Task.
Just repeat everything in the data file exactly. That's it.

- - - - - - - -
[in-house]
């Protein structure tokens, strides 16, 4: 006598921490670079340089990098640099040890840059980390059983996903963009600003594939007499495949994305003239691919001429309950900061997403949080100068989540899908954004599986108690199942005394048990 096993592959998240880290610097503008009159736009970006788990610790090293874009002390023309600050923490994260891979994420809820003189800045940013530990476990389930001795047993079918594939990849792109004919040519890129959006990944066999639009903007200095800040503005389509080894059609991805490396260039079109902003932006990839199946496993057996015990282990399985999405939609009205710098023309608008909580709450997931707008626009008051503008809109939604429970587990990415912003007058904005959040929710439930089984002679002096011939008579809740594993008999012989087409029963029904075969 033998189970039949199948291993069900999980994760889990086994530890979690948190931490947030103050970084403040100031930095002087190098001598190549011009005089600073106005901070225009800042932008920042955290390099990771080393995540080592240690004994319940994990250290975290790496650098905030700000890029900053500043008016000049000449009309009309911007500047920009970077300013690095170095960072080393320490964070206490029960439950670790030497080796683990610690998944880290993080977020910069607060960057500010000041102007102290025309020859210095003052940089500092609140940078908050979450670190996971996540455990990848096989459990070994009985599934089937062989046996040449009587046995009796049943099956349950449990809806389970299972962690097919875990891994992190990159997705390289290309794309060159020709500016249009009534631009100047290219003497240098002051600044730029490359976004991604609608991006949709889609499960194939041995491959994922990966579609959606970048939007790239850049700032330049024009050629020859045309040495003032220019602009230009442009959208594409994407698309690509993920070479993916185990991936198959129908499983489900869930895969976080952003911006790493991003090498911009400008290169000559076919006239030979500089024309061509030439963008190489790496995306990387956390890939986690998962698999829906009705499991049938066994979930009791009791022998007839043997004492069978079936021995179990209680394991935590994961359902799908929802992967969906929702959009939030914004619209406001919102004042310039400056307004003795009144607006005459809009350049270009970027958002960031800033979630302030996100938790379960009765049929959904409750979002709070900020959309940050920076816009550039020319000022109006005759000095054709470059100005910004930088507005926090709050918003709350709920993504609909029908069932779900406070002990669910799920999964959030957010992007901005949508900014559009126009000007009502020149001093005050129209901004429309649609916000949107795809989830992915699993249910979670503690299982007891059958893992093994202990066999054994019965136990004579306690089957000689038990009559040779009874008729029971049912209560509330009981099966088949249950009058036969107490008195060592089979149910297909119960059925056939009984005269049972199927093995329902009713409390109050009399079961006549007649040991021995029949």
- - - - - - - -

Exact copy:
[in-house]
């Protein structure tokens, strides 16, 4: 006598921490670079340089990098640099040890840059980390059983996903963009600003594939007499495949994305003239691919001429309950900061997403949080100068989540899908954004599986108690199942005394048990 096993592959998240880290610097503008009159736009970006788990610790090293874009002390023309600050923490994260891979994420809820003189800045940013530990476990389930001795047993079918594939990849792109004919040519890129959006990944066999639009903007200095800040503005389509080894059609991805490396260039079109902003932006990839199946496993057996015990282990399985999405939609009205710098023309608008909580709450997931707008626009008051503008809109939604429970587990990415912003007058904005959040929710439930089984002679002096011939008579809740594993008999012989087409029963029904075969 033998189970039949199948291993069900999980994760889990086994530890979690948190931490947030103050970084403040100031930095002087190098001598190549011009005089600073106005901070225009800042932008920042955290390099990771080393995540080592240690004994319940994990250290975290790496650098905030700000890029900053500043008016000049000449009309009309911007500047920009970077300013690095170095960072080393320490964070206490029960439950670790030497080796683990610690998944880290993080977020910069607060960057500010000041102007102290025309020859210095003052940089500092609140940078908050979450670190996971996540455990990848096989459990070994009985599934089937062989046996040449009587046995009796049943099956349950449990809806389970299972962690097919875990891994992190990159997705390289290309794309060159020709500016249009009534631009100047290219003497240098002051600044730029490359976004991604609608991006949709889609499960194939041995491959994922990966579609959606970048939007790239850049700032330049024009050629020859045309040495003032220019602009230009442009959208594409994407698309690509993920070479993916185990991936198959129908499983489900869930895969976080952003911006790493991003090498911009400008290169000559076919006239030979500089024309061509030439963008190489790496995306990387956390890939986690998962698999829906009705499991049938066994979930009791009791022998007839043997004492069978079936021995179990209680394991935590994961359902799908929802992967969906929702959009939030914004619209406001919102004042310039400056307004003795009144607006005459809009350049270009970027958002960031800033979630302030996100938790379960009765049929959904409750979002709070900020959309940050920076816009550039020319000022109006005759000095054709470059100005910004930088507005926090709050918003709350709920993504609909029908069932779900406070002990669910799920999964959030957010992007901005949508900014559009126009000007009502020149001093005050129209901004429309649609916000949107795809989830992915699993249910979670503690299982007891059958893992093994202990066999054994019965136990004579306690089957000689038990009559040779009874008729029971049912209560509330009981099966088949249950009058036969107490008195060592089979149910297909119960059925056939009984005269049972199927093995329902009713409390109050009399079961006549007649040991021995029949």